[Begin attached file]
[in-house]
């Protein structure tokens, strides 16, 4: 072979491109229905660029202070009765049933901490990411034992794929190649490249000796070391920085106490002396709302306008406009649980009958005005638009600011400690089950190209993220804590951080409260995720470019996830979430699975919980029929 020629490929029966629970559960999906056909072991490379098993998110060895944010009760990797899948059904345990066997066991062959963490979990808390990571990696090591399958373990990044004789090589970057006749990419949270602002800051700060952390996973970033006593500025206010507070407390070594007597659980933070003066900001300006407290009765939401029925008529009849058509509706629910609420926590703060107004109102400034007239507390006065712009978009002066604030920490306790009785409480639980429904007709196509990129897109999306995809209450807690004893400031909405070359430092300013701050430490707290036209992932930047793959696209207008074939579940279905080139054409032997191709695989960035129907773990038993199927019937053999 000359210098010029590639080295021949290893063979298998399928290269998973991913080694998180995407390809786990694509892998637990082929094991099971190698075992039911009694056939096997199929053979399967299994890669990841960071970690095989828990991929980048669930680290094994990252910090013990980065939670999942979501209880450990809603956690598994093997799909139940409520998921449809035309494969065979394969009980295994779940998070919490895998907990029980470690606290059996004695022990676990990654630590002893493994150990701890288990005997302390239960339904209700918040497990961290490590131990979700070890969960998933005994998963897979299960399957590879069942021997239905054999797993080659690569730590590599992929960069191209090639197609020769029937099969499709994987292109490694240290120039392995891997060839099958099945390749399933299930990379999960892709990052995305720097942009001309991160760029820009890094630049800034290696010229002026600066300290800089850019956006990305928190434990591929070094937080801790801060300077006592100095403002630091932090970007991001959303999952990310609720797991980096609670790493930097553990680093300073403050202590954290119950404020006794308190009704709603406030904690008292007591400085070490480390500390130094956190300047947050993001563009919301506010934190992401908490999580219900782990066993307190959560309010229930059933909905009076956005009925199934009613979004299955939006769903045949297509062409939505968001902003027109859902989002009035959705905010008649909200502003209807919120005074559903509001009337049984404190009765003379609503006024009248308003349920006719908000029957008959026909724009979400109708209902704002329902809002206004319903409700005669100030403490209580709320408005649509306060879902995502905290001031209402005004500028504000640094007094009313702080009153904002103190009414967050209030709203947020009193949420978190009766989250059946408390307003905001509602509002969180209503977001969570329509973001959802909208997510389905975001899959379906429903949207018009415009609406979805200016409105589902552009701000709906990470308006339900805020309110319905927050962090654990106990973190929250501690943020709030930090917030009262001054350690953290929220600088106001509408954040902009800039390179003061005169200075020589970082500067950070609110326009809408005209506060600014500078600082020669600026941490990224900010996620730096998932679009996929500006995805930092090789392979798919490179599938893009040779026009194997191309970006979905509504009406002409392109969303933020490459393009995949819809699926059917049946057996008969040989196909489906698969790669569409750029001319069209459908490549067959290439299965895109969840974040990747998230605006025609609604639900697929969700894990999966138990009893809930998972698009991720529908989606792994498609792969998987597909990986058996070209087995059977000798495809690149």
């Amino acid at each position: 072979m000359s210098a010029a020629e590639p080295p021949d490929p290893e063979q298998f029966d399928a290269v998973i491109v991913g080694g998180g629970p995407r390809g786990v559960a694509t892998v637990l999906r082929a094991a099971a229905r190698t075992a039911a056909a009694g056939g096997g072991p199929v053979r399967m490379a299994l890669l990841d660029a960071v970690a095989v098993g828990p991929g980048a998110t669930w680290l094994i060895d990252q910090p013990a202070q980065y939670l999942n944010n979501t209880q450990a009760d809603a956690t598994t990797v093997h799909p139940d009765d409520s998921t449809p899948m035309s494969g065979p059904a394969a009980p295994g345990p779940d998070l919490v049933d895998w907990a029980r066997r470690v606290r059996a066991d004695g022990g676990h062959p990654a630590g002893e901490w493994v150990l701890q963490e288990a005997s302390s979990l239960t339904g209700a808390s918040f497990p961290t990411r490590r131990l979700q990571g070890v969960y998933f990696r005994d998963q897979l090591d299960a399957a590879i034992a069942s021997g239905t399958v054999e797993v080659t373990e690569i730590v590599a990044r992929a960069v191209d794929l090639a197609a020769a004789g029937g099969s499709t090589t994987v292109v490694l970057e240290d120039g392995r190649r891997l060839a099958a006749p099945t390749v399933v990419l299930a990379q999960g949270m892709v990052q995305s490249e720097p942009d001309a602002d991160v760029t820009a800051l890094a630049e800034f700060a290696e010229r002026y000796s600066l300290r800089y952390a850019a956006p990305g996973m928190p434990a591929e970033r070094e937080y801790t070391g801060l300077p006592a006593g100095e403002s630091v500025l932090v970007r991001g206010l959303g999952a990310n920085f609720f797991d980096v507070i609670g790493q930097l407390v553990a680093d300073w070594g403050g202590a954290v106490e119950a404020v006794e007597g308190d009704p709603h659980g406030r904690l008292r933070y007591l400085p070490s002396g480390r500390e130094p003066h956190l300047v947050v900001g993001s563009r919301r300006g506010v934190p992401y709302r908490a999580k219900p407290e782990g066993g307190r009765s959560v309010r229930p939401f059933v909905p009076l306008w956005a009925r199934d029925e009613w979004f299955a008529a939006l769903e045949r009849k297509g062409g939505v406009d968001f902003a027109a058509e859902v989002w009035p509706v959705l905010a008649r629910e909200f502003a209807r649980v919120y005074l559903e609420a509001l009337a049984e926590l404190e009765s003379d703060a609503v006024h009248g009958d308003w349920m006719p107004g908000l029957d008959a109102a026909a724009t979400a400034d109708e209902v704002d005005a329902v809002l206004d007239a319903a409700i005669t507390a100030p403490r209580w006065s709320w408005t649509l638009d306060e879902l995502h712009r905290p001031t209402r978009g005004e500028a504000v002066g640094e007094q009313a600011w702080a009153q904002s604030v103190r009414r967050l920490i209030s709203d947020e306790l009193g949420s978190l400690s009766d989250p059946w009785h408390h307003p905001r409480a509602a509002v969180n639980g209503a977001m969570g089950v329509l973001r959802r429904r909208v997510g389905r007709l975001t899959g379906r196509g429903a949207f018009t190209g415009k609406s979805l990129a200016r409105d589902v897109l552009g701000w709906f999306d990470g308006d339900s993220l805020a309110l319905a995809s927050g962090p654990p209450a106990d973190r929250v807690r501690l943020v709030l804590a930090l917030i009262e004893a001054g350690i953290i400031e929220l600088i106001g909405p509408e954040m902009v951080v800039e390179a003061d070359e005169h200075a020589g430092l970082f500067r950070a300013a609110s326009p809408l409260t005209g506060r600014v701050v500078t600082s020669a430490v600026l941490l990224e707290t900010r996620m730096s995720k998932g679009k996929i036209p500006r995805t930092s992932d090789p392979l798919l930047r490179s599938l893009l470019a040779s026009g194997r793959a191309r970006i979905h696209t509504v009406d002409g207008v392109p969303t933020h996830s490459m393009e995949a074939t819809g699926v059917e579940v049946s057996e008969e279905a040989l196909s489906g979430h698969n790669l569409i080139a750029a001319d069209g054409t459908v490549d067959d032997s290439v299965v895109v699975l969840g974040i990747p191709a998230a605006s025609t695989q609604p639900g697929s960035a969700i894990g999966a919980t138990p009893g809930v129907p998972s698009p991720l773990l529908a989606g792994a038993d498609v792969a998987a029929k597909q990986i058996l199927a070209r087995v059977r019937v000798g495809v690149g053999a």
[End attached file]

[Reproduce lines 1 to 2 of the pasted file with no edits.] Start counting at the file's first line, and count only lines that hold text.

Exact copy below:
[in-house]
């Protein structure tokens, strides 16, 4: 072979491109229905660029202070009765049933901490990411034992794929190649490249000796070391920085106490002396709302306008406009649980009958005005638009600011400690089950190209993220804590951080409260995720470019996830979430699975919980029929 020629490929029966629970559960999906056909072991490379098993998110060895944010009760990797899948059904345990066997066991062959963490979990808390990571990696090591399958373990990044004789090589970057006749990419949270602002800051700060952390996973970033006593500025206010507070407390070594007597659980933070003066900001300006407290009765939401029925008529009849058509509706629910609420926590703060107004109102400034007239507390006065712009978009002066604030920490306790009785409480639980429904007709196509990129897109999306995809209450807690004893400031909405070359430092300013701050430490707290036209992932930047793959696209207008074939579940279905080139054409032997191709695989960035129907773990038993199927019937053999 000359210098010029590639080295021949290893063979298998399928290269998973991913080694998180995407390809786990694509892998637990082929094991099971190698075992039911009694056939096997199929053979399967299994890669990841960071970690095989828990991929980048669930680290094994990252910090013990980065939670999942979501209880450990809603956690598994093997799909139940409520998921449809035309494969065979394969009980295994779940998070919490895998907990029980470690606290059996004695022990676990990654630590002893493994150990701890288990005997302390239960339904209700918040497990961290490590131990979700070890969960998933005994998963897979299960399957590879069942021997239905054999797993080659690569730590590599992929960069191209090639197609020769029937099969499709994987292109490694240290120039392995891997060839099958099945390749399933299930990379999960892709990052995305720097942009001309991160760029820009890094630049800034290696010229002026600066300290800089850019956006990305928190434990591929070094937080801790801060300077006592100095403002630091932090970007991001959303999952990310609720797991980096609670790493930097553990680093300073403050202590954290119950404020006794308190009704709603406030904690008292007591400085070490480390500390130094956190300047947050993001563009919301506010934190992401908490999580219900782990066993307190959560309010229930059933909905009076956005009925199934009613979004299955939006769903045949297509062409939505968001902003027109859902989002009035959705905010008649909200502003209807919120005074559903509001009337049984404190009765003379609503006024009248308003349920006719908000029957008959026909724009979400109708209902704002329902809002206004319903409700005669100030403490209580709320408005649509306060879902995502905290001031209402005004500028504000640094007094009313702080009153904002103190009414967050209030709203947020009193949420978190009766989250059946408390307003905001509602509002969180209503977001969570329509973001959802909208997510389905975001899959379906429903949207018009415009609406979805200016409105589902552009701000709906990470308006339900805020309110319905927050962090654990106990973190929250501690943020709030930090917030009262001054350690953290929220600088106001509408954040902009800039390179003061005169200075020589970082500067950070609110326009809408005209506060600014500078600082020669600026941490990224900010996620730096998932679009996929500006995805930092090789392979798919490179599938893009040779026009194997191309970006979905509504009406002409392109969303933020490459393009995949819809699926059917049946057996008969040989196909489906698969790669569409750029001319069209459908490549067959290439299965895109969840974040990747998230605006025609609604639900697929969700894990999966138990009893809930998972698009991720529908989606792994498609792969998987597909990986058996070209087995059977000798495809690149």